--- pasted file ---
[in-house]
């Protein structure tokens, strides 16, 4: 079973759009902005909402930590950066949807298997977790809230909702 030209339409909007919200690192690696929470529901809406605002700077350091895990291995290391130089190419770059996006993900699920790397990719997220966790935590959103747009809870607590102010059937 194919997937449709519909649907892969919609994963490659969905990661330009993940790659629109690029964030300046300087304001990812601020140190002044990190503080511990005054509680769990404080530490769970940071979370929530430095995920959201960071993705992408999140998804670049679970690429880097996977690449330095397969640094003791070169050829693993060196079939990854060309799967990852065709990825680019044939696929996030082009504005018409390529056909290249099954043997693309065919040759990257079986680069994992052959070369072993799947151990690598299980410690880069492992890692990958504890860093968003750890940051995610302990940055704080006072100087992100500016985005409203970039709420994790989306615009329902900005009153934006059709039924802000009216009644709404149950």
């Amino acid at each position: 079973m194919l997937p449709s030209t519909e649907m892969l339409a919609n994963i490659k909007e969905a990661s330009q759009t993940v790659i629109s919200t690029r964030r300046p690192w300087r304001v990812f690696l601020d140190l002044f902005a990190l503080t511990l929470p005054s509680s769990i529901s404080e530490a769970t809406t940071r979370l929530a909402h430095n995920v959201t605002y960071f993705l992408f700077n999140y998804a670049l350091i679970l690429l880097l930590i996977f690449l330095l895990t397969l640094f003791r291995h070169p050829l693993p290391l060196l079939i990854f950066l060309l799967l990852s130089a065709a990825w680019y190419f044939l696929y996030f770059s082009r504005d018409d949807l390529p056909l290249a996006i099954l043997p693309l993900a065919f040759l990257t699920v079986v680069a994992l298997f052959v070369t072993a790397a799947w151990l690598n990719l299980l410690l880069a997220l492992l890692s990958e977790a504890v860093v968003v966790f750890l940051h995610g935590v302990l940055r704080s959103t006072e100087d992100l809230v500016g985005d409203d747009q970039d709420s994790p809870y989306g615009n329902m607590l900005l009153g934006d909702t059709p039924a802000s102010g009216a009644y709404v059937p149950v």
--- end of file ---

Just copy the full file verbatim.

[in-house]
């Protein structure tokens, strides 16, 4: 079973759009902005909402930590950066949807298997977790809230909702 030209339409909007919200690192690696929470529901809406605002700077350091895990291995290391130089190419770059996006993900699920790397990719997220966790935590959103747009809870607590102010059937 194919997937449709519909649907892969919609994963490659969905990661330009993940790659629109690029964030300046300087304001990812601020140190002044990190503080511990005054509680769990404080530490769970940071979370929530430095995920959201960071993705992408999140998804670049679970690429880097996977690449330095397969640094003791070169050829693993060196079939990854060309799967990852065709990825680019044939696929996030082009504005018409390529056909290249099954043997693309065919040759990257079986680069994992052959070369072993799947151990690598299980410690880069492992890692990958504890860093968003750890940051995610302990940055704080006072100087992100500016985005409203970039709420994790989306615009329902900005009153934006059709039924802000009216009644709404149950």
């Amino acid at each position: 079973m194919l997937p449709s030209t519909e649907m892969l339409a919609n994963i490659k909007e969905a990661s330009q759009t993940v790659i629109s919200t690029r964030r300046p690192w300087r304001v990812f690696l601020d140190l002044f902005a990190l503080t511990l929470p005054s509680s769990i529901s404080e530490a769970t809406t940071r979370l929530a909402h430095n995920v959201t605002y960071f993705l992408f700077n999140y998804a670049l350091i679970l690429l880097l930590i996977f690449l330095l895990t397969l640094f003791r291995h070169p050829l693993p290391l060196l079939i990854f950066l060309l799967l990852s130089a065709a990825w680019y190419f044939l696929y996030f770059s082009r504005d018409d949807l390529p056909l290249a996006i099954l043997p693309l993900a065919f040759l990257t699920v079986v680069a994992l298997f052959v070369t072993a790397a799947w151990l690598n990719l299980l410690l880069a997220l492992l890692s990958e977790a504890v860093v968003v966790f750890l940051h995610g935590v302990l940055r704080s959103t006072e100087d992100l809230v500016g985005d409203d747009q970039d709420s994790p809870y989306g615009n329902m607590l900005l009153g934006d909702t059709p039924a802000s102010g009216a009644y709404v059937p149950v």